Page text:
HMRC’s 2024 Tax Gap report: Amount of tax going unpaid hits record high at £39.8bn in 2022-23

by | Jun 20, 2024

  • Nearly £40bn of tax revenues go uncollected in 2022-23 – £4bn more than prior year
  • Non-compliance estimated at 4.8% of all tax owed. 2021-22’s percentage has been revised up from 4.8% to 5.2%
  • Major reasons for the jump are:
      • Behaviours: Higher non-payment/tax debt, now 13% of the gap
      • Taxes: Corporation Tax making up a greater than ever proportion (34%, double that in 2018-19) vs other major taxes where the gap proportion is flat or falling
      • Taxpayer type: small businesses continue to dominate – making up 60% of the overall figures
      • Inflation and fiscal drag increasing tax as a proportion of the UK’s economy, so whilst the proportionate tax gap is flat, greater absolute amounts are lost.
  • Offshore tax gap, originally due 12 months ago has been further delayed – HMRC say that they plan to publish this after the UK’s General Election. This suggests the offshore tax gap is larger than currently acknowledged and thus politically sensitive.

The Tax Gap is defined as “the difference between the amounts of tax that should, in theory, be collected by HMRC, against what is actually collected”. This is a broad measure of tax non-compliance, which covers tax losses arising for a variety of reasons – from innocent mistakes to complex frauds carried out by criminal gangs.

HMRC has been collecting data and making estimates of the Tax Gap since the early 2000s, and has published them every year since 2008.  There have been numerous revisions to past Tax Gap estimates, which make some year to year comparisons complicated but the methodological approach is broadly similar over time.

We dive into some of the interesting trends below.

Points of interest

Small businesses are responsible for the largest proportion of the overall tax gap – now 60% compared to other categories of taxpayer (HMRC use the quaint term ‘customer segments’). Their share has been consistently increasing over the last few years, from a low of 38% in 2016-17.

The main tax area accounting for most of the problem is corporation tax, where small businesses have had a tax gap of over 30% for the last four years – up from 11% in 2011. No other major tax type has seen an increase in its tax gap figure of anything like these amounts, with more accurate estimates of fraud and error within the Research & Development Tax credit regime a particular factor, discussed here.

Last year, HMRC committed to publishing figures for the “offshore” tax gap during 2023, but then this was delayed twice, and was due to be included within today’s report following a random enquiry programme based on automatic exchange of information data HMRC receives data about assets owned by UK taxpayers in other countries. This has been delayed yet again, with a minor note hidden within the methodological annex implying that the release could be viewed as politically contentious:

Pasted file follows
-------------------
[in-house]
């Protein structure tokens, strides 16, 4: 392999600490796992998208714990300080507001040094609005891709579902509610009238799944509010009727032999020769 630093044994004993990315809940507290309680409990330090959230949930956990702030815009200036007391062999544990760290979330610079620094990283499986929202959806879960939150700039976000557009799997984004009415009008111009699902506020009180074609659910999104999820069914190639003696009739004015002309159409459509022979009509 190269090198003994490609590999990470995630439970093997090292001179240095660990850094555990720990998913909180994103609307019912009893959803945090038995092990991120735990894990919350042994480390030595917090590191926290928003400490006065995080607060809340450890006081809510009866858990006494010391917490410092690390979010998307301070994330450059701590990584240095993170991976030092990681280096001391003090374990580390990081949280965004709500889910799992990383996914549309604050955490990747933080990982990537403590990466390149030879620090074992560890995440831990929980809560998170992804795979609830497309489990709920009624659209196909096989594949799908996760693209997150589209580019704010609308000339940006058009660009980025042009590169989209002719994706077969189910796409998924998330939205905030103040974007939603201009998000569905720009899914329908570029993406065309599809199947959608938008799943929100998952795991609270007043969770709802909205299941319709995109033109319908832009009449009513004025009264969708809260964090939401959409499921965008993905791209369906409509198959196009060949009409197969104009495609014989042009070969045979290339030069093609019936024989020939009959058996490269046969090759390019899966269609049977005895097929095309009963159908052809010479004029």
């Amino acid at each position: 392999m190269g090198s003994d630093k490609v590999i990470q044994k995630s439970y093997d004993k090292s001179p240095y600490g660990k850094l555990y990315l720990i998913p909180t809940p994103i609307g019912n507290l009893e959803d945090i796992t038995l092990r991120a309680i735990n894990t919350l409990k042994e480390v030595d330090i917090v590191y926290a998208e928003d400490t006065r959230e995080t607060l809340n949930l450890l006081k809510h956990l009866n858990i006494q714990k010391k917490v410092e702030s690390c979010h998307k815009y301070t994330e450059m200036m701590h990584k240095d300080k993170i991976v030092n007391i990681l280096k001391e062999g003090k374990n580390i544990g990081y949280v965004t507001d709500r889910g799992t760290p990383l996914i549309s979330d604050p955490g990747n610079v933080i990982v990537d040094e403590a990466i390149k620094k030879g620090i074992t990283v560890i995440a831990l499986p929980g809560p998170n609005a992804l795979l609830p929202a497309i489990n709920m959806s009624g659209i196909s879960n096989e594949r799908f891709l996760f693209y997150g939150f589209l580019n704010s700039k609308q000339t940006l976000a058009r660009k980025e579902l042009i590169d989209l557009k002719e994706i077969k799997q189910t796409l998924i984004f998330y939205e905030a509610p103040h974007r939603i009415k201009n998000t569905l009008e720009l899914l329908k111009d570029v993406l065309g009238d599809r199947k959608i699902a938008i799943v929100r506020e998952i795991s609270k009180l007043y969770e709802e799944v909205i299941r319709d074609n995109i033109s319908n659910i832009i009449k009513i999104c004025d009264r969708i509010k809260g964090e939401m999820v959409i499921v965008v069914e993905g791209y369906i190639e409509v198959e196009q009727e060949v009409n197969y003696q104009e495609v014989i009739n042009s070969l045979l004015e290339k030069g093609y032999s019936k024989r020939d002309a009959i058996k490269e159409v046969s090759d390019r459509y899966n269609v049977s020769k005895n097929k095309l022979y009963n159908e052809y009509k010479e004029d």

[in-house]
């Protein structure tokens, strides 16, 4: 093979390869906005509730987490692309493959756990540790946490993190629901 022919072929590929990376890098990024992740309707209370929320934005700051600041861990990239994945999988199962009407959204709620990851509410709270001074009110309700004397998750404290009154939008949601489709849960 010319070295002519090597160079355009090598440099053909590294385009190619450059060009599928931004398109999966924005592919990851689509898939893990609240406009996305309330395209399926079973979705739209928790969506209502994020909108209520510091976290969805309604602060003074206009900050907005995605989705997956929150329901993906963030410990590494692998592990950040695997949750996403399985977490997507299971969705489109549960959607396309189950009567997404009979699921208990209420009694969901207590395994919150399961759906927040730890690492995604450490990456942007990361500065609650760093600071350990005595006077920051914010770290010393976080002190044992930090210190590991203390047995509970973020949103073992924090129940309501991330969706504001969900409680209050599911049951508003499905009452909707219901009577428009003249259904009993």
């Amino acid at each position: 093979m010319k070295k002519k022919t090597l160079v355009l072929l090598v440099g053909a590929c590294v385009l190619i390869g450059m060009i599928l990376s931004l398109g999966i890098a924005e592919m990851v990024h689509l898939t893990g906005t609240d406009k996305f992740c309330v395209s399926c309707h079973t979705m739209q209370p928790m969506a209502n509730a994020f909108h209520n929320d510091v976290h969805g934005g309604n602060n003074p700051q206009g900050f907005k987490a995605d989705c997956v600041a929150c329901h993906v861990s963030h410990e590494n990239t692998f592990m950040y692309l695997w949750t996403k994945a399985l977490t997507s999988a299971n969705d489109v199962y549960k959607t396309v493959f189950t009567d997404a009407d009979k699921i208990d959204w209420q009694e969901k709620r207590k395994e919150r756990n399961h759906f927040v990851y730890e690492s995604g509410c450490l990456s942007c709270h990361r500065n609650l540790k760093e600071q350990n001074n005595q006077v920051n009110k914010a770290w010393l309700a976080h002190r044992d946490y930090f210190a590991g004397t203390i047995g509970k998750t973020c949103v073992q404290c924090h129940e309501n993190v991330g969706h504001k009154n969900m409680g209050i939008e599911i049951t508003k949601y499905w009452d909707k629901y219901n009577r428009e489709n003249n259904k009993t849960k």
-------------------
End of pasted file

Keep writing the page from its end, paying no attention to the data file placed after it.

TaxWatch continues to press for scrutiny of this vital component given upcoming changes to the taxation of UK residents some of whom will be affected by the upcoming changes to the non UK domiciled regime.

Individuals classed by HMRC as wealthy – which covers around 850,000 people (defined as those with incomes of £200,000 or more, or assets equal to or above £2 million in any of the last 3 years) – are responsible for around 5% of the tax gap, equal to the tax gap for all other individuals combined (numbering 34 million within PAYE and 7 million within self -assessment). While wealthy taxpayers are dealt with by specialist teams and have a greater level of scrutiny, we would expect these taxpayers to have assets held overseas, so until the offshore tax gap is made public we can assume that this is an underestimate and that more resources should be focussed on compliance to recover lost revenues.

Error and carelessness account for 45% of the tax gap, indicating that other, more serious, behaviours are involved for over 50% of the gap – a sum of over £22bn. Non-payment has jumped by nearly £2bn to £5.5bn, now comprising 13% of the overall tax gap, up from 8% just last year. With the end of Time To Pay arrangements for taxpayers struggling with cashflow during the Covid-19 pandemic, more of these debts being assessed as irrecoverable through personal and corporate insolvency action.

NB/ Fraud and error arising in the Covid schemes no longer forms part of the tax gap reporting, following the publication of a standalone analysis of the schemes for the period for which they operated (2020-21 and 2021-22) here.

The absolute amounts lost to evasion (£5.5bn, or 14%) and avoidance (£1.8bn or 5%) are higher than previous years but represent mainly fiscal drag and inflation meaning the sums involved in estimated avoidance and evasion are structurally larger than in prior years.

We would note that in the coming General Election the three main parties all are promising to deliver greater revenues from closing the tax gap over the course of the next Parliament especially in relation to evasion and avoidance – that this is much easier said than done. Without significantly more resources deployed smartly the absolute tax gap will continue to increase, if not undoing the progress on the relative tax gap made in recent years.

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